Strangely, opportunities to pose this question arose shortly afterwards. I saw an advert for a talk by gardener and garden historian, Dr Catherine Horwood, author of Gardening Women: Their Stories from 1600 to the Present and posed the question during question time afterwards. “Women tend more to look at a garden as painting a picture,” she said. “They are less concerned with the minutiae of planting and more with the overall effect that they are seeking to achieve. That’s not to say that male gardeners aren’t successful in doing this but they approach gardening in a different way.”

The next opportunity occurred a few months later when some of the gardens in the area I live in, Hampstead Garden Suburb, were opened to the public. This was a chance to visit the garden of Marjorie Harris, ex-Chair of the local Horticultural Society and, although the area she presided over was relatively small, her seven years in office would have provided ample opportunity to experience men and women’s gardens. Asked the question, she was unequivocal in her answer. “Woman’s gardening is more cottage-gardening — everything melding together, colours for example. There is formality in that there is tidiness in having defined lines (the edges of the grass) but the beds have softer lines and ordered chaos like a billowing skirt.” She paused for a moment: “In fact,” she said, “you can tell immediately a man’s garden from a woman’s garden.”

“In what way?” I inevitably asked and her response was immediate: “Men’s gardens perhaps have more gaps and more repetition of things and flowers don’t meld into each other. Also, men might have straight lines rather than curvy ones, with often a square layout that is not as bendy as the one in a female garden. So their gardens have more scientific precision, are much tidier with a lot of one plant and they will tend to look at the whole in a more mathematical way.”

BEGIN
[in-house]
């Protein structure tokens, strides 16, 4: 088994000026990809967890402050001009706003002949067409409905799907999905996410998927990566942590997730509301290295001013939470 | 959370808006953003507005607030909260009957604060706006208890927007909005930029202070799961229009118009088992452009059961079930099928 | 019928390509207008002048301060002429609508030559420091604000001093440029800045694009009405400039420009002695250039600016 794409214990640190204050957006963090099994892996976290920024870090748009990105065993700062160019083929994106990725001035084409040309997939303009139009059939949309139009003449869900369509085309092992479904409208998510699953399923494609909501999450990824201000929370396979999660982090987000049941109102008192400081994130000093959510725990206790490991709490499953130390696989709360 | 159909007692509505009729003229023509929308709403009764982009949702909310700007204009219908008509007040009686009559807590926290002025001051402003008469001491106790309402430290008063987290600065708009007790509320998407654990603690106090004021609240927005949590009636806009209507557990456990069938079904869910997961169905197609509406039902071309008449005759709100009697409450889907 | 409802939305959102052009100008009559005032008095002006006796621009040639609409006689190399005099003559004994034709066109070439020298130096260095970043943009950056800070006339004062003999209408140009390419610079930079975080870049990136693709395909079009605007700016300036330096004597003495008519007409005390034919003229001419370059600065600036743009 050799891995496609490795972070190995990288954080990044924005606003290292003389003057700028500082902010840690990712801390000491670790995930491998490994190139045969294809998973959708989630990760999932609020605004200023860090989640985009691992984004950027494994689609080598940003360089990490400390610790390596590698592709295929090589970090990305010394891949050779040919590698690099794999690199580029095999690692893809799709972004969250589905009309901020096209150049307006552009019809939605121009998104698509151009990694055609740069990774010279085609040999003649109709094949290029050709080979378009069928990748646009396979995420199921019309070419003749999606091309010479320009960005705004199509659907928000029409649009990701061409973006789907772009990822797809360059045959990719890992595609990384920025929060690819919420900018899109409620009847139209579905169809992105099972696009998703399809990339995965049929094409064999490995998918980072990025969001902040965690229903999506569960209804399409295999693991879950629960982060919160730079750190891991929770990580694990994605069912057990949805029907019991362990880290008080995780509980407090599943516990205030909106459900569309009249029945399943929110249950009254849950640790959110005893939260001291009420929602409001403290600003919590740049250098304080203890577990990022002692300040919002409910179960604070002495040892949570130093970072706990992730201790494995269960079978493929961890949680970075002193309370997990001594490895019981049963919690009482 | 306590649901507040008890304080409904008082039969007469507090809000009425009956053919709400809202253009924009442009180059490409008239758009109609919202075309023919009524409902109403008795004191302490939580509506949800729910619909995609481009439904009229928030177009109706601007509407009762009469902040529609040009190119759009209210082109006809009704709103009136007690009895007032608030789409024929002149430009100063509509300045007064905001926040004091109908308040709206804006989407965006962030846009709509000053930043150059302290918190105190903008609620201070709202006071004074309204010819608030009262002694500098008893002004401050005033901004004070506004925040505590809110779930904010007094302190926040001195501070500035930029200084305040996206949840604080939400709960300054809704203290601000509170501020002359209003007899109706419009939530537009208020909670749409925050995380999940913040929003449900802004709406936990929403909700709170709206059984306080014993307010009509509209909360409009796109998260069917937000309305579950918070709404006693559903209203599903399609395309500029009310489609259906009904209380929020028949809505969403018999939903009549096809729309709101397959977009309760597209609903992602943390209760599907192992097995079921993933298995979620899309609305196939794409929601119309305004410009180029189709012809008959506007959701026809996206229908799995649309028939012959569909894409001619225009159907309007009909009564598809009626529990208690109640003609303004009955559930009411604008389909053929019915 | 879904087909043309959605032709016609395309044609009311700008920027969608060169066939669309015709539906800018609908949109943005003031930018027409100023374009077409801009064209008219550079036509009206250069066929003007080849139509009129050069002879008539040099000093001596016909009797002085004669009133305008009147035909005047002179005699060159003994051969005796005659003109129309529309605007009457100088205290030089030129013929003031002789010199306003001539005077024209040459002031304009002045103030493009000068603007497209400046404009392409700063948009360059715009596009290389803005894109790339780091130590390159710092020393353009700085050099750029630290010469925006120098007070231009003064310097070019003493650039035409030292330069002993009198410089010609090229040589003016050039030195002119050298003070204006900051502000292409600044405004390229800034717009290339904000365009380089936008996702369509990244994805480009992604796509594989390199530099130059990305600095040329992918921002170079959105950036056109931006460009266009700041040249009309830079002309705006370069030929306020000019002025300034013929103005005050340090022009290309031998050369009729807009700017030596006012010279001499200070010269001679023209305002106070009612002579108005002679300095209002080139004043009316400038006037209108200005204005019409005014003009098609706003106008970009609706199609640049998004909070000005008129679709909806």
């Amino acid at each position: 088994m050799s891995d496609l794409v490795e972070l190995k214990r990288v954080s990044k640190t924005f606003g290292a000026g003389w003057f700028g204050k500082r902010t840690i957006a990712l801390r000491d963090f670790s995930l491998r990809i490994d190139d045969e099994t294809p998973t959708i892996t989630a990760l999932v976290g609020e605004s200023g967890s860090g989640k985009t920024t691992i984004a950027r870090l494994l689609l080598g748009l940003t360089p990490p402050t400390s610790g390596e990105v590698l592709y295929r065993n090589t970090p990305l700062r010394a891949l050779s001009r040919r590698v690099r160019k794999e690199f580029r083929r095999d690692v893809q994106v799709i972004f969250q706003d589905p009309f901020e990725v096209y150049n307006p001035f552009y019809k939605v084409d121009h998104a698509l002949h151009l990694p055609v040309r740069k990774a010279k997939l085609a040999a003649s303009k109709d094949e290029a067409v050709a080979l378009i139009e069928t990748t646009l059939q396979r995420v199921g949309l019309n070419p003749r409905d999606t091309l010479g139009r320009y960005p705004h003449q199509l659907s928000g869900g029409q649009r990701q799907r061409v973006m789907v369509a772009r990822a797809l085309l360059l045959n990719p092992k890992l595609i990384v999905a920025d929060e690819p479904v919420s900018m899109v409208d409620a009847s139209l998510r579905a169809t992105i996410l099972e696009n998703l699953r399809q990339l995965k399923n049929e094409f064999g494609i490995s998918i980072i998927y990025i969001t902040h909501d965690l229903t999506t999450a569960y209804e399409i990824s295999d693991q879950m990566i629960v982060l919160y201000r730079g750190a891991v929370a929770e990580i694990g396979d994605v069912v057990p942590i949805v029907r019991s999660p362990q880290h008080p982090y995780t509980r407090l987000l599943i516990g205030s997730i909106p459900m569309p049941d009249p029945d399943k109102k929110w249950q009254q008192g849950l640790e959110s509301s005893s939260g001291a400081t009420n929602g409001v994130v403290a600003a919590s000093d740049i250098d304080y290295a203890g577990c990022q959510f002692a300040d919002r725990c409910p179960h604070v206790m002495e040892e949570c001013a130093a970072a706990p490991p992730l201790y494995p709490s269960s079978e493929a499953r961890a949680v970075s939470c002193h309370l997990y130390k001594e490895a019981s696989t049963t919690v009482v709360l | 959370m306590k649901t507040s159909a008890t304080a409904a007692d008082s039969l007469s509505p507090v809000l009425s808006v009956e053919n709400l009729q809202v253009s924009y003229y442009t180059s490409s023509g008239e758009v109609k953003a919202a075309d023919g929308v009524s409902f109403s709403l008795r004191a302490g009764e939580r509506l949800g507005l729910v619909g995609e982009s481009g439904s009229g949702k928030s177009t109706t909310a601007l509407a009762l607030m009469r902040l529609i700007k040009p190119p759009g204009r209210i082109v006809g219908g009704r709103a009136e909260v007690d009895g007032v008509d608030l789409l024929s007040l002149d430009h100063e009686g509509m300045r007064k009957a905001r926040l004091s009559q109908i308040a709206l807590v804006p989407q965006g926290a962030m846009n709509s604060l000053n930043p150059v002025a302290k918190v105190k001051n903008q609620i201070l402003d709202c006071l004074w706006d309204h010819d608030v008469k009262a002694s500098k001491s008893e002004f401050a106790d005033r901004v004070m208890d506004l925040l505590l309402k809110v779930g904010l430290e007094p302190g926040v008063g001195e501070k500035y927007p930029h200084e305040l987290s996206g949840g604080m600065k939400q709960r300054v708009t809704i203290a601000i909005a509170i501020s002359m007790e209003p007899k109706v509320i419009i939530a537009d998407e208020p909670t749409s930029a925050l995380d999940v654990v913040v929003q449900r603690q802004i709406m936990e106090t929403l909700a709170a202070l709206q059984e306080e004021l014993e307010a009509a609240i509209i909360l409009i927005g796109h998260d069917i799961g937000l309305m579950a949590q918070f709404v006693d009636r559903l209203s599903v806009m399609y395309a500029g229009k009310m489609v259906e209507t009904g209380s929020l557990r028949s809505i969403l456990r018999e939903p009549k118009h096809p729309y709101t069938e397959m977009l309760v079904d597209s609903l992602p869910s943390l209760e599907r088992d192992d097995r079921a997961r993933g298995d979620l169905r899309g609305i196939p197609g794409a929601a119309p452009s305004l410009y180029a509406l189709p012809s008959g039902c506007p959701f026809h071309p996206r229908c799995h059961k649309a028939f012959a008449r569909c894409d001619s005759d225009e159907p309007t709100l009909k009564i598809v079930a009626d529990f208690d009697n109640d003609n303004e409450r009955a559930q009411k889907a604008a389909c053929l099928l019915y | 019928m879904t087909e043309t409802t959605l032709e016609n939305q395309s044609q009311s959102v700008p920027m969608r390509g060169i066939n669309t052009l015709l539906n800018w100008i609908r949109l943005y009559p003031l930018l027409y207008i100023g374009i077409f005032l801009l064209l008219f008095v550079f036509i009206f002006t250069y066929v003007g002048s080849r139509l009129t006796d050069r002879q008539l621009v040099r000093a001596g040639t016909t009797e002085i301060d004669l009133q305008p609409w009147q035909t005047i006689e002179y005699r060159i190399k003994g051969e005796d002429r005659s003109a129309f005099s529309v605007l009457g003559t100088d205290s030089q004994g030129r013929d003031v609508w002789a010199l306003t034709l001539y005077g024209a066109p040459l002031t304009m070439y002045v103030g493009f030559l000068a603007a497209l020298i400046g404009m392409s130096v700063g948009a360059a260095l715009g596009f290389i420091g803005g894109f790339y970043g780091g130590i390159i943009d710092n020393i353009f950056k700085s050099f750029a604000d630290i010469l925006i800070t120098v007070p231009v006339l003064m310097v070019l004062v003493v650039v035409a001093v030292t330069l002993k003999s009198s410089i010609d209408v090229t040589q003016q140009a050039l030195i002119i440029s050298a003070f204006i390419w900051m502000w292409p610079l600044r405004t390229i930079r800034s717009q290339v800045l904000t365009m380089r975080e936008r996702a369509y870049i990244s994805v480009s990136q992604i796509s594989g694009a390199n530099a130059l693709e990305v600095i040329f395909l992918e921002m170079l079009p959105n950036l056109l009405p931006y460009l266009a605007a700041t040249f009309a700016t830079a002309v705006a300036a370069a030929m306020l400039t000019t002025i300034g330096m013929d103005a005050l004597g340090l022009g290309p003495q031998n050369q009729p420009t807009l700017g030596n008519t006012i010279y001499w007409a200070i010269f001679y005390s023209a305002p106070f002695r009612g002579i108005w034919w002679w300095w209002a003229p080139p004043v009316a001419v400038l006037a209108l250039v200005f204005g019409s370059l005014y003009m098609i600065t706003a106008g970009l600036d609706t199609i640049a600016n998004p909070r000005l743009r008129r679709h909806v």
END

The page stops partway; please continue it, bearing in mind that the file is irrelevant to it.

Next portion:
Without any prompting, this train of thought led her to speak about the annual garden competition: “One year,” she said, “all the judges were men and the women hated the winning entry which was very neat, straight and defined. Come to think of it, the male judges frequently select the male garden as the one they like best.”

You could imagine that this kind of partisan attitude could signal trouble on the home front, with turf wars on how best the garden should be designed. Fortunately, if a 2011 survey of 2000 people by Roundup Weedkiller is to be believed, men tend to do the more physical work such as digging best and taking rubbish to the tip, while women choose the plants and arrange the flowerbeds. This division of labour keeps the potential for disagreement to a minimum.

Back indoors

The potential for differences of opinion do not end there, however. According to a male interior designer, whereas women like to create a ’home environment’ men want to solve problems — his examples were a male client who did not want much of a kitchen because he didn’t cook, and another who bought a warehouse space and specified that he wanted an area for cooking, an area for making music, an area for eating. Thus a man likes to define a room by what it will do where a woman is more likely to define it by how it looks.

One spring morning, I did what I almost never do which is attend a breakfast meeting. This was not time wasted since I met interior designer Morwenna Brett there. Pitching for sales at that hour of the morning were neither women’s forte, and they were glad to subside into squishy armchairs with a cup of coffee. The conversation quickly turned to the different attitudes of men and women to design, particularly interior design.